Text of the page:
Women who become infected with LCMV during pregnancy may pass the infection on to the fetus. Infections occurring during the first trimester may result in fetal death and pregnancy termination, while in the second and third trimesters, birth defects can develop. Infants infected In utero can have many serious and permanent birth defects, including vision problems, mental retardation, and hydrocephaly (water on the brain). Pregnant women may recall a flu-like illness during pregnancy, or may not recall any illness.
LCM is usually not fatal. In general, mortality is less than 1%.
LCMV infections can occur after exposure to fresh urine, droppings, saliva, or nesting materials from infected rodents. Transmission may also occur when these materials are directly introduced into broken skin, the nose, the eyes, or the mouth, or presumably, via the bite of an infected rodent. Person-to-person transmission has not been reported, with the exception of vertical transmission from infected mother to fetus, and rarely, through organ transplantation.
LCMV infection can be prevented by avoiding contact with wild mice and taking precautions when handling pet rodents (i.e. mice, hamsters, or guinea pigs).
Rarely, pet rodents may become infected with LCMV from wild rodents. Breeders, pet stores, and pet owners should take measures to prevent infestations of wild rodents. Pet rodents should not come into contact with wild rodents. If you have a pet rodent, wash your hands with soap and water (or waterless alcohol-based hand rubs when soap is not available and hands are not visibly soiled) after handling rodents or their cages and bedding.
If you have a rodent infestation in and around your home, take the following precautions to reduce the risk of LCMV infection:
- Seal up rodent entry holes or gaps with steel wool, lath metal, or caulk.
- Trap rats and mice by using an appropriate snap trap.
- Clean up rodent food sources and nesting sites and take precautions when cleaning rodent-infected areas:
- Use cross-ventilation when entering a previously unventilated enclosed room or dwelling prior to cleanup.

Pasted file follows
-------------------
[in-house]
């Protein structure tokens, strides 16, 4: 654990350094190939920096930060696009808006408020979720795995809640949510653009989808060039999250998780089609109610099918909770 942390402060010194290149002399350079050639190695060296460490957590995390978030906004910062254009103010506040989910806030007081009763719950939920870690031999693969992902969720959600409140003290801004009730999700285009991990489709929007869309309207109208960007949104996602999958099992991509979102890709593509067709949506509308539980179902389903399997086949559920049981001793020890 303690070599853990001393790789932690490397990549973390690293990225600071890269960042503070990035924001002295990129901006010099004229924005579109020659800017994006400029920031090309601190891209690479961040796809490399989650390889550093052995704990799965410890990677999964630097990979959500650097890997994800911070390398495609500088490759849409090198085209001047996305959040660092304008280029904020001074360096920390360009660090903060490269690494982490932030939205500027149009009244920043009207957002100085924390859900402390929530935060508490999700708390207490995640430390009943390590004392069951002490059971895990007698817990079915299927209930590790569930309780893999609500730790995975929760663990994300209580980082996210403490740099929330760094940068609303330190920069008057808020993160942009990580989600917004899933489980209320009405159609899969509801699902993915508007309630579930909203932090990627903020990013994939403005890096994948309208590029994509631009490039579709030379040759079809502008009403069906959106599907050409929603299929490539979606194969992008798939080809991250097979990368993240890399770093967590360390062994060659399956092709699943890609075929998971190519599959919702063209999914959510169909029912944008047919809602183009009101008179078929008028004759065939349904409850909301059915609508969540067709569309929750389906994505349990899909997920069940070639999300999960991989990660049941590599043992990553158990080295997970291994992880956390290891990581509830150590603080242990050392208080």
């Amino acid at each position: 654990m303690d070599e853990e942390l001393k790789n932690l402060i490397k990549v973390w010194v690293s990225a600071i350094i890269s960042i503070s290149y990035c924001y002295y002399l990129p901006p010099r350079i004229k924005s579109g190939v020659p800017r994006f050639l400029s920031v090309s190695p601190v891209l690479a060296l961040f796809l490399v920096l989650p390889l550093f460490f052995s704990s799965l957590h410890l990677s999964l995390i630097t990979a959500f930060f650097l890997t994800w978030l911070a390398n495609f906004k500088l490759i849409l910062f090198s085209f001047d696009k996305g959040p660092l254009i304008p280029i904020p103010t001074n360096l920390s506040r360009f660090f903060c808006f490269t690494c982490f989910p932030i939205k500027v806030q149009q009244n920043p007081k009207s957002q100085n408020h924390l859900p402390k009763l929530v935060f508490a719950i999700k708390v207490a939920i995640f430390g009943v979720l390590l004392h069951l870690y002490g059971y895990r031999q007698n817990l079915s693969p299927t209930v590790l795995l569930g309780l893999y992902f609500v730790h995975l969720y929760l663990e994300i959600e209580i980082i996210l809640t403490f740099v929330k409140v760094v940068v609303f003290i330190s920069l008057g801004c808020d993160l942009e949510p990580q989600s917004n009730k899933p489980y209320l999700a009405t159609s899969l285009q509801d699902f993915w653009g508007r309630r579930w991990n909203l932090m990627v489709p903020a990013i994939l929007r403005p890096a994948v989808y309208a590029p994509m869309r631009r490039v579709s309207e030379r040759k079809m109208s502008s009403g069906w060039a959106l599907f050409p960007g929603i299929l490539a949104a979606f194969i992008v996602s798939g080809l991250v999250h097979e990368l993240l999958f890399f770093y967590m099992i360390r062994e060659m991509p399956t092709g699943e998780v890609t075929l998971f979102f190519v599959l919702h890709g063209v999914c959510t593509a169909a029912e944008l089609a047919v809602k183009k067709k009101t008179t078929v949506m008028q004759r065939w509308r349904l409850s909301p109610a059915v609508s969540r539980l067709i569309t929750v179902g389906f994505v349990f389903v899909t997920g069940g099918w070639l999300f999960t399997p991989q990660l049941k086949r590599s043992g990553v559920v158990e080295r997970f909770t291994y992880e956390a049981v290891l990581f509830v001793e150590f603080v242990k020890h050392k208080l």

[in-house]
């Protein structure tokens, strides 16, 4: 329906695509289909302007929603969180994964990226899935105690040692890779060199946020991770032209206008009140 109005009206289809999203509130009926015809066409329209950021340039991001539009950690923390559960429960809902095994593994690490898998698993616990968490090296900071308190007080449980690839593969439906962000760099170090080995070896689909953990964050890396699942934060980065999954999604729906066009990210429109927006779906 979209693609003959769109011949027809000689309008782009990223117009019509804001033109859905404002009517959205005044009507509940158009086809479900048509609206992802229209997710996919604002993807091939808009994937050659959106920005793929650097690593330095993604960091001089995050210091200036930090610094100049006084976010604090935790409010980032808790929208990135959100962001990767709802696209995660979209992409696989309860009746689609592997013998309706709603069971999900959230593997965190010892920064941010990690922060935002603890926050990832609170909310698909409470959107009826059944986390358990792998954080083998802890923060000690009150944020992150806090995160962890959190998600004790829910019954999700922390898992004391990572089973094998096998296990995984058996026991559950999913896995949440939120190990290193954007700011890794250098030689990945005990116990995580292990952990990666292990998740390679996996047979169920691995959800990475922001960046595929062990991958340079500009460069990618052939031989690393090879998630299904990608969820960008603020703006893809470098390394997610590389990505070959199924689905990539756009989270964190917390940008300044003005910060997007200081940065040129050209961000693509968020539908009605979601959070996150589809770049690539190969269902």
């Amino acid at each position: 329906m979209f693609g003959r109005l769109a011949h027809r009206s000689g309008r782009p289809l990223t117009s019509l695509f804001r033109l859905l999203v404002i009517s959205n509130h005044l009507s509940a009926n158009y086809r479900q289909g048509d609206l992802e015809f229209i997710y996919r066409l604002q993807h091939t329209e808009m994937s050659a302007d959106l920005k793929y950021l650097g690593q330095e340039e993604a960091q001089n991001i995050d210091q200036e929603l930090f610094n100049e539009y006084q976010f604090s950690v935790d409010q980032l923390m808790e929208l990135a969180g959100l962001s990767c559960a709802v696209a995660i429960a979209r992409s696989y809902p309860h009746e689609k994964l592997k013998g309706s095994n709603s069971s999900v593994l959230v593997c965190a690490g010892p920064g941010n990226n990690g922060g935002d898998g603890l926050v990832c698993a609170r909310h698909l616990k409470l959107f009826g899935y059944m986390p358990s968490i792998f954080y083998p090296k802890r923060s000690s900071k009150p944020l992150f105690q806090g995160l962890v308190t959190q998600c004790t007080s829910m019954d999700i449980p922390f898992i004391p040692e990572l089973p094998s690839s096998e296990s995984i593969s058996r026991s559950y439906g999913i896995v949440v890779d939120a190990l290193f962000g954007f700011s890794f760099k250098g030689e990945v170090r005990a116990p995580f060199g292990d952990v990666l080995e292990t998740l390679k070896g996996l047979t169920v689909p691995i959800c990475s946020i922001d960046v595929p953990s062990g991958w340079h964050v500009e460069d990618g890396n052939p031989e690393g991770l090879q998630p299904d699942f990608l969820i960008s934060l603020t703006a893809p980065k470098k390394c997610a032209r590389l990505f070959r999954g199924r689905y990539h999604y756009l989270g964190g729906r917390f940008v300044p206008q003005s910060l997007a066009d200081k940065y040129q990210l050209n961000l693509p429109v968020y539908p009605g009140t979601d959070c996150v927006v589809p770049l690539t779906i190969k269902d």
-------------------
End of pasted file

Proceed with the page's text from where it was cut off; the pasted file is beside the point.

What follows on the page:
- Put on rubber, latex, vinyl or nitrile gloves.
- Do not stir up dust by vacuuming, sweeping, or any other means.
- Thoroughly wet contaminated areas with a bleach solution or household disinfectant.
- Hypochlorite (bleach) solution: Mix 1 and 1/2 cups of household bleach in 1 gallon of water.
- Once everything is wet, take up contaminated materials with damp towel and then mop or sponge the area with bleach solution or household disinfectant.
- Spray dead rodents with disinfectant and then double-bag along with all cleaning materials and throw bag out in an appropriate waste disposal system.
- Remove the gloves and thoroughly wash your hands with soap and water (or waterless alcohol-based hand rubs when soap is not available and hands are not visibly soiled).
The geographic distributions of the rodent hosts are widespread both domestically and abroad. However, infrequent recognition and diagnosis, and historic underreporting of LCM, have limited scientists’ ability to estimate incidence rates and prevalence of disease among humans. Understanding the epidemiology of LCM and LCMV infections will help to further delineate risk factors for infection and develop effective preventive strategies. Increasing physician awareness will improve disease recognition and reporting, which may lead to better characterization of the natural history and the underlying immunopathological mechanisms of disease, and stimulate future therapeutic research and development.
From the Center for Disease Control and Prevention (CDC)